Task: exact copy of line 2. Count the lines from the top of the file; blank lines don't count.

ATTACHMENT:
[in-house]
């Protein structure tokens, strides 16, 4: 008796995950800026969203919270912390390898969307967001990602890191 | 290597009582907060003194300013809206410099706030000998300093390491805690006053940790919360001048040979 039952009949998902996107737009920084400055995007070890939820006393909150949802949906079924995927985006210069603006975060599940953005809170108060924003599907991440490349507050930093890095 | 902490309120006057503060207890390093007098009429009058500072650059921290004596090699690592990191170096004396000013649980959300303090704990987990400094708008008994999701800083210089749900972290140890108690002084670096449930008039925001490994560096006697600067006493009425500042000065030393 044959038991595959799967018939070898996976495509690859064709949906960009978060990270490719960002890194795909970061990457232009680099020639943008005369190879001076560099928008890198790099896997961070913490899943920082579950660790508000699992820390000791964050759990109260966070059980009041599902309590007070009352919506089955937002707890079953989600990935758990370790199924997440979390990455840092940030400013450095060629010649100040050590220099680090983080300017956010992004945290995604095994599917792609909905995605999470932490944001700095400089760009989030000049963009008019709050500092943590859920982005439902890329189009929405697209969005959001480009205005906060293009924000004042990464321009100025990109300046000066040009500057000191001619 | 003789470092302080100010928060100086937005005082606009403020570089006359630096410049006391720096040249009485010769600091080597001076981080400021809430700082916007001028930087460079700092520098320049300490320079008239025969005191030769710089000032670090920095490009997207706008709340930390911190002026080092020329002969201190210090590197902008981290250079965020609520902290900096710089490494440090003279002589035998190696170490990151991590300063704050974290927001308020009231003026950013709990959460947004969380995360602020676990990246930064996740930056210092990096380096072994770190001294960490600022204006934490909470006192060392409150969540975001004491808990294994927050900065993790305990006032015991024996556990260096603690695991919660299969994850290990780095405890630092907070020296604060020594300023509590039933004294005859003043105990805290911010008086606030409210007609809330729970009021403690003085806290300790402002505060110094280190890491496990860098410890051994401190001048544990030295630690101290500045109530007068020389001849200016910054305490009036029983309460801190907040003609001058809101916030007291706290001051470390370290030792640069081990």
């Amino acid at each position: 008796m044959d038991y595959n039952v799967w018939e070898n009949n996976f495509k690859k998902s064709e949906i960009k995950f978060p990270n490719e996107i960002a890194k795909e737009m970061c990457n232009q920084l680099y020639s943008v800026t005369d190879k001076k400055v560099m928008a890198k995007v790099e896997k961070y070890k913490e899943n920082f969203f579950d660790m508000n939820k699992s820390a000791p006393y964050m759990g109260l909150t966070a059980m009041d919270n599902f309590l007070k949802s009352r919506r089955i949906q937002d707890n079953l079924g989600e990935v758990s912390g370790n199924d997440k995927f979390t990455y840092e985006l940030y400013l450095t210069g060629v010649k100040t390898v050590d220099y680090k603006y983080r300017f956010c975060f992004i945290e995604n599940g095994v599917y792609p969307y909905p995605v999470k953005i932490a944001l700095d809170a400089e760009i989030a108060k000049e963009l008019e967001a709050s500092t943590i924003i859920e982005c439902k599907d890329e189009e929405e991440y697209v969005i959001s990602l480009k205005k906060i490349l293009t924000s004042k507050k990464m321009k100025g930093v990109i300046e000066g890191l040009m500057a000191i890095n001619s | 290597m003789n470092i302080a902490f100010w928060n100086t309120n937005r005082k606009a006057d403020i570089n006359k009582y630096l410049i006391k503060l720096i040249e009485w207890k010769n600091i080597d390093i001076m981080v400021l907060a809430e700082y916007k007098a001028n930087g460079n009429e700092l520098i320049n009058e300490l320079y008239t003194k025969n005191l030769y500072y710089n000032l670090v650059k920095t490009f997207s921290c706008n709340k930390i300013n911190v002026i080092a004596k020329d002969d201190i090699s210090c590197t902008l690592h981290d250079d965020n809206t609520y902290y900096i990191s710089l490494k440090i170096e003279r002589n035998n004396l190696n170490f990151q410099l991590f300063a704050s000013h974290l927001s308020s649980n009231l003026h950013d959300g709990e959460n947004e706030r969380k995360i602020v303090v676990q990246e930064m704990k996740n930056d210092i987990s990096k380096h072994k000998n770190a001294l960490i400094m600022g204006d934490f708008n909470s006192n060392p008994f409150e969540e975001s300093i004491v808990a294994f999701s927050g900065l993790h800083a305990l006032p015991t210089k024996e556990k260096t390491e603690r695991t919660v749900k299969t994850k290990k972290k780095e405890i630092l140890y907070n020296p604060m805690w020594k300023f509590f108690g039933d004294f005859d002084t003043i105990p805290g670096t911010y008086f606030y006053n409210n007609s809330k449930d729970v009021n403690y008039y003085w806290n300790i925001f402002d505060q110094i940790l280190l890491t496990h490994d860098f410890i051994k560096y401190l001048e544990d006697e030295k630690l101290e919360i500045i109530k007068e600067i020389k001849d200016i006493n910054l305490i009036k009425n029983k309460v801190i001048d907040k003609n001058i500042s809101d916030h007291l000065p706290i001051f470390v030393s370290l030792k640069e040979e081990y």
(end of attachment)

């Protein structure tokens, strides 16, 4: 008796995950800026969203919270912390390898969307967001990602890191 | 290597009582907060003194300013809206410099706030000998300093390491805690006053940790919360001048040979 039952009949998902996107737009920084400055995007070890939820006393909150949802949906079924995927985006210069603006975060599940953005809170108060924003599907991440490349507050930093890095 | 902490309120006057503060207890390093007098009429009058500072650059921290004596090699690592990191170096004396000013649980959300303090704990987990400094708008008994999701800083210089749900972290140890108690002084670096449930008039925001490994560096006697600067006493009425500042000065030393 044959038991595959799967018939070898996976495509690859064709949906960009978060990270490719960002890194795909970061990457232009680099020639943008005369190879001076560099928008890198790099896997961070913490899943920082579950660790508000699992820390000791964050759990109260966070059980009041599902309590007070009352919506089955937002707890079953989600990935758990370790199924997440979390990455840092940030400013450095060629010649100040050590220099680090983080300017956010992004945290995604095994599917792609909905995605999470932490944001700095400089760009989030000049963009008019709050500092943590859920982005439902890329189009929405697209969005959001480009205005906060293009924000004042990464321009100025990109300046000066040009500057000191001619 | 003789470092302080100010928060100086937005005082606009403020570089006359630096410049006391720096040249009485010769600091080597001076981080400021809430700082916007001028930087460079700092520098320049300490320079008239025969005191030769710089000032670090920095490009997207706008709340930390911190002026080092020329002969201190210090590197902008981290250079965020609520902290900096710089490494440090003279002589035998190696170490990151991590300063704050974290927001308020009231003026950013709990959460947004969380995360602020676990990246930064996740930056210092990096380096072994770190001294960490600022204006934490909470006192060392409150969540975001004491808990294994927050900065993790305990006032015991024996556990260096603690695991919660299969994850290990780095405890630092907070020296604060020594300023509590039933004294005859003043105990805290911010008086606030409210007609809330729970009021403690003085806290300790402002505060110094280190890491496990860098410890051994401190001048544990030295630690101290500045109530007068020389001849200016910054305490009036029983309460801190907040003609001058809101916030007291706290001051470390370290030792640069081990």